9. Disclaimer - I am a hobbiest like yourself. For a 4/4 violin I'd first find the center of the nut on top, measure towards the e string slot to what is hopefully 8 mm and work back to the g slot using 5.5 mm increments. Maybe the nut is too big/wide.
  10. I'll add that almost everytime a person who does actually use their real name here is the sure bet for getting the procedure/advice right the first time when asked for - it's easier than wondering. I remember off hand two instances between myself and Conor and another with Duane where I just didn't want to see it their way. Were they right all along, along with myself not having an open mind at the time? A safe bet would be yes and yes. But, not that anyone cares, from now on I'll just correspond with the "unknowns" here and see how learning turns out so please if you're a known person, don't ask me any questions excepting Jeffrey - gotta keep him from getting old.
  11. Where does the o.p. fiddle say Lyon and Healy? I was sort of hoping for the mention of Czech/Bohemian. That'd be my guess for origin. My guitar books hint that Healy was the one who started bringing in violins to sell after Lyon left the firm. Just before the depression hit Lyon and Healy were taken over or sold to someone named Stewart, who subsequently went down with the ship because of the depression. Tonk shows up to help and then ww2 starts.
  12. No need to reply back but if you would've put the violin in the post you may get to read what's next. When the world just gives you lemons to work with just simply reach for the Snakepit album and report back at a later time.
  13. Upon closer view to the rib you presented it appears those are solvent "nibs" weather from the brush or the varnish "jar" I can't tell from here. It's unblended ingredient. It doesn't appear to be dirt. Dirt in a varnish could be for example undisolved resin, asphaltum particles, lime, etc. that made it through the filter and sometimes sugar crystals, like I use, can be present. Some don't use a filter for cleaning up newly made varnish. Your maker may of made a faster drying varnish and just getting it onto wood was first priority. I didn't mention leveling. Dying down is just everything ingredient wise drying out, evaporating and sheen adjustment afterwards. Timewise I've never really paid attention after a few months of stringing up to dying down effects.. It's possible the varnish on the belly is acceptable for most. Me, I was taught to make things look better but I'll add I didn't learn varnish application from the violin trade.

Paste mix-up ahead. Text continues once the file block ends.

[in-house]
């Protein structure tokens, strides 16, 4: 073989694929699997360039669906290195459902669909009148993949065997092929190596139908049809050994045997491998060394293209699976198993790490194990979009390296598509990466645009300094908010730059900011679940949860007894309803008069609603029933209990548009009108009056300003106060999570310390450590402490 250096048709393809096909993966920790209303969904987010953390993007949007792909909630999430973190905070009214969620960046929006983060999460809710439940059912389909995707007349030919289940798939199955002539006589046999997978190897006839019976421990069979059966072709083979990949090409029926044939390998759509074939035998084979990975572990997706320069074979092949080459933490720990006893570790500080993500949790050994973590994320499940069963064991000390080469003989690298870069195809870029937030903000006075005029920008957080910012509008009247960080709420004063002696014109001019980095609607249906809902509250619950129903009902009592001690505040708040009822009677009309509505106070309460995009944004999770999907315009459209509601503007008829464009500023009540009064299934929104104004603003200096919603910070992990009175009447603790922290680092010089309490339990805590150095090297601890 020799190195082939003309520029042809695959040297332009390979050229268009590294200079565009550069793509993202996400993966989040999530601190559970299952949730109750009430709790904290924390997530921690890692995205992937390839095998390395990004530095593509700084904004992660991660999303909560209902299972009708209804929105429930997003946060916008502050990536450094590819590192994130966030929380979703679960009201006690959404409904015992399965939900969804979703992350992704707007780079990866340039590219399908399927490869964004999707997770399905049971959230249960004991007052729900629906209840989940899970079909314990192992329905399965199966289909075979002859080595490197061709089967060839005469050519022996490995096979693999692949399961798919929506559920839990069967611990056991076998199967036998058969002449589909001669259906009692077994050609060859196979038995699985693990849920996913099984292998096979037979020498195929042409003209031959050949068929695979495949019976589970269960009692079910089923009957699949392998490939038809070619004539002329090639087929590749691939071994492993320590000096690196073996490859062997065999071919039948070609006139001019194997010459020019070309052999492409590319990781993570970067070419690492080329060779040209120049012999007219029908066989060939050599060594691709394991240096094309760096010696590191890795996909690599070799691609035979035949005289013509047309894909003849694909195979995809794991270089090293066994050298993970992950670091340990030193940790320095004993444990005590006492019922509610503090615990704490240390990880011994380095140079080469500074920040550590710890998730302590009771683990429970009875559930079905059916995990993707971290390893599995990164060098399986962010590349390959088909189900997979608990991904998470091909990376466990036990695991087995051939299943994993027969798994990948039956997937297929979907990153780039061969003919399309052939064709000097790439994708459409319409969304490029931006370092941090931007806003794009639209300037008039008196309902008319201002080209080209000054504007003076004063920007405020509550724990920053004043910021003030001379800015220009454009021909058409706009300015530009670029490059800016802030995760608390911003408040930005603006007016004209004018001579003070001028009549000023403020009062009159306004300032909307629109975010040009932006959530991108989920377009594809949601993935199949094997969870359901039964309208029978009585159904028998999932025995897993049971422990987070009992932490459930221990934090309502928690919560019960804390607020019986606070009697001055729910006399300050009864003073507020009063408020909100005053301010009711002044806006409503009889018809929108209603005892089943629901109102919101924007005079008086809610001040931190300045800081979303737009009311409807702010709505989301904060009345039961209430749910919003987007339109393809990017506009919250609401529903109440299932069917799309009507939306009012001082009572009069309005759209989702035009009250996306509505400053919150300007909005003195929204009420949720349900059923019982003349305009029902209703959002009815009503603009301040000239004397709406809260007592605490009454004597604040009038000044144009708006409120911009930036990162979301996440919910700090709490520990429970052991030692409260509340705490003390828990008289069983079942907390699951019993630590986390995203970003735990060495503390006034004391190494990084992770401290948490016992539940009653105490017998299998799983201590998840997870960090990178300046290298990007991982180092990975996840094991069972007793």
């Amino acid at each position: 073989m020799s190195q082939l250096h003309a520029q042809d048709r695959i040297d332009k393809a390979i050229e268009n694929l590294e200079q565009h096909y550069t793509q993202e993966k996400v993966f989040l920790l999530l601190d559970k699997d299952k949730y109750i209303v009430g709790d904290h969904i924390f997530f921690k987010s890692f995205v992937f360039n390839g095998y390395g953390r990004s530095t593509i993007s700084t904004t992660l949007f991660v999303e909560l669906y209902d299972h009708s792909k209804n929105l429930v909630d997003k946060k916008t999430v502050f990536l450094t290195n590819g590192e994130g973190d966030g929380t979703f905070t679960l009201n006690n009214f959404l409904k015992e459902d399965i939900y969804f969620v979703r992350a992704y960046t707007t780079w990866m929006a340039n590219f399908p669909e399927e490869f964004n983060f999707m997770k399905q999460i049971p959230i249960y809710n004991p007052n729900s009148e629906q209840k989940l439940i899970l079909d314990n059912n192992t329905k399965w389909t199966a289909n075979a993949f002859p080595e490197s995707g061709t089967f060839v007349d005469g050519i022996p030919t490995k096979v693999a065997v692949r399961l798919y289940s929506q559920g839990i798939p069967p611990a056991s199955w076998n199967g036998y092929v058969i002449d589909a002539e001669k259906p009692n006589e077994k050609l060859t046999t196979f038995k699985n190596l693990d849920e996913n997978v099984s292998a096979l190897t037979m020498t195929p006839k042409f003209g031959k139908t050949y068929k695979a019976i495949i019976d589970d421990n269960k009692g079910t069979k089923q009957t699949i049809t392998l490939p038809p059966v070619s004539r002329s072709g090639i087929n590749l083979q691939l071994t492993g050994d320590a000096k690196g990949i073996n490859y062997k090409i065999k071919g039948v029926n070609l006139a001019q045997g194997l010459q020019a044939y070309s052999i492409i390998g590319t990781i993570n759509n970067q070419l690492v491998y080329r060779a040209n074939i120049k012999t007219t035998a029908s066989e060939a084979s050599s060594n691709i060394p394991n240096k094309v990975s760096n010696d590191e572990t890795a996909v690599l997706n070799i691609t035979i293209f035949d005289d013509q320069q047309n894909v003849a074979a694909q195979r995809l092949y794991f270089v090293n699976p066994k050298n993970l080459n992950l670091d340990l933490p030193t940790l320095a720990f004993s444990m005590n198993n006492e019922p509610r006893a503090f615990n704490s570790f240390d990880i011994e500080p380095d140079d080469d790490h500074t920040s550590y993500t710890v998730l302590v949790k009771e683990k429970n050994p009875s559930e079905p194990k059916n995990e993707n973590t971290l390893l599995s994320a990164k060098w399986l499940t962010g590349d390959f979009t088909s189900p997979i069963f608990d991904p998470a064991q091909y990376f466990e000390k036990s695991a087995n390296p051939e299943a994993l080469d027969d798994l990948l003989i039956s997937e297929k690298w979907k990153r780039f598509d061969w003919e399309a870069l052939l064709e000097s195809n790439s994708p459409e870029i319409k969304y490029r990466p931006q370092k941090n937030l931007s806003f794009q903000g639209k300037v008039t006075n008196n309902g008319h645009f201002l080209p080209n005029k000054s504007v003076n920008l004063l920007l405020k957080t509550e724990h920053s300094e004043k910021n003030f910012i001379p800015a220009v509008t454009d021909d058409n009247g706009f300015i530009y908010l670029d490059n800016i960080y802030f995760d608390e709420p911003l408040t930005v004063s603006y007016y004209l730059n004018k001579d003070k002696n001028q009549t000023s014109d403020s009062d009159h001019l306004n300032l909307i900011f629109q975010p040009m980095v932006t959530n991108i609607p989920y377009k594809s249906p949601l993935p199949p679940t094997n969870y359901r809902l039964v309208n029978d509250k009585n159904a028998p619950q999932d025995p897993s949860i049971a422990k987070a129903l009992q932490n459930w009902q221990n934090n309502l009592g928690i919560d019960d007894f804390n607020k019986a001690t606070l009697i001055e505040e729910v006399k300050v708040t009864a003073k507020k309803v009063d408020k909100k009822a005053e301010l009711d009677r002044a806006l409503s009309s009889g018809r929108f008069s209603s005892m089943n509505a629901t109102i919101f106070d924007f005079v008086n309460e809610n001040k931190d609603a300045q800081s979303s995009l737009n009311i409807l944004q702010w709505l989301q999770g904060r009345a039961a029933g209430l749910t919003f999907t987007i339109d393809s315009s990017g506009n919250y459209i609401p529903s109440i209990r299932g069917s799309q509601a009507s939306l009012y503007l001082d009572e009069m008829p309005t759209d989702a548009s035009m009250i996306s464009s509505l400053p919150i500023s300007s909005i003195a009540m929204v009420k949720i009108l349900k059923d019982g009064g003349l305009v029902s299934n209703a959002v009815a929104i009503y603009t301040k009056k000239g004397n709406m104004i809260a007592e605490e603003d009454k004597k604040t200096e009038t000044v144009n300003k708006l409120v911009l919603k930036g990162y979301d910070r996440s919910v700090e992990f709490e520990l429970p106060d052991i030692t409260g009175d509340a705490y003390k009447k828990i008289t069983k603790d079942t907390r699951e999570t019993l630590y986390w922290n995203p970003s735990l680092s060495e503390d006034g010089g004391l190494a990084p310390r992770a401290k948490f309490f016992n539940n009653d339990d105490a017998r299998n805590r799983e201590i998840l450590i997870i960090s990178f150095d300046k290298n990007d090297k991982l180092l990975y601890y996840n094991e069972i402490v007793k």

14. I'm thinking with extra figured rib wood {deep tiger stripes} it's o.k. to have some "lumpiness". If that's just plain wood or less figured rib wood then his varnish , wood or brush is just plain dirty/gritty. That lumpy looking varnish on the belly can enhance sound if the maker made something good from the start. It doesn't look as well as my homemade varnish on my own wood and I'm still a novice violin maker. Over time, I'd like to think the finish on your violin will just simply "die down" - that's what we call it in the paint trade.
  15. What kind of oil did you use? If you have put the cold application on a violin yet did it sink down into the spruce when applied?
  16. uncle duke

    Who is 'HEIDL'

    "Maid in" would be 1914 or later based on what I think I know. Bruno was akin to a army/navy surplus store. If there's a chance of making a buck, he'd carry it.
  17. Would you know what gum thrus is? The old Petherick book mentions it's use to be used carefully if the shellac/sandarac mixture is turning out to be too hard for violin work. All I could find about it was a baby's mouth disease.
  18. Seems like it's going to be a good hobby if you stay with it long enough.
  19. oil vanish or spirit varnish?
  20. Can I interpret this as, for example, a frenchman relocates to Mannheim, learns to make a fiddle and sometimes afterwards germany wouldn't claim it as one of their own? How unpatriotic.
  21. I get one out of seven or eight right - mostly guessing.
  22. Mostly the ff holes and then the c bout and then the back of the scroll - just doesn't look german to me.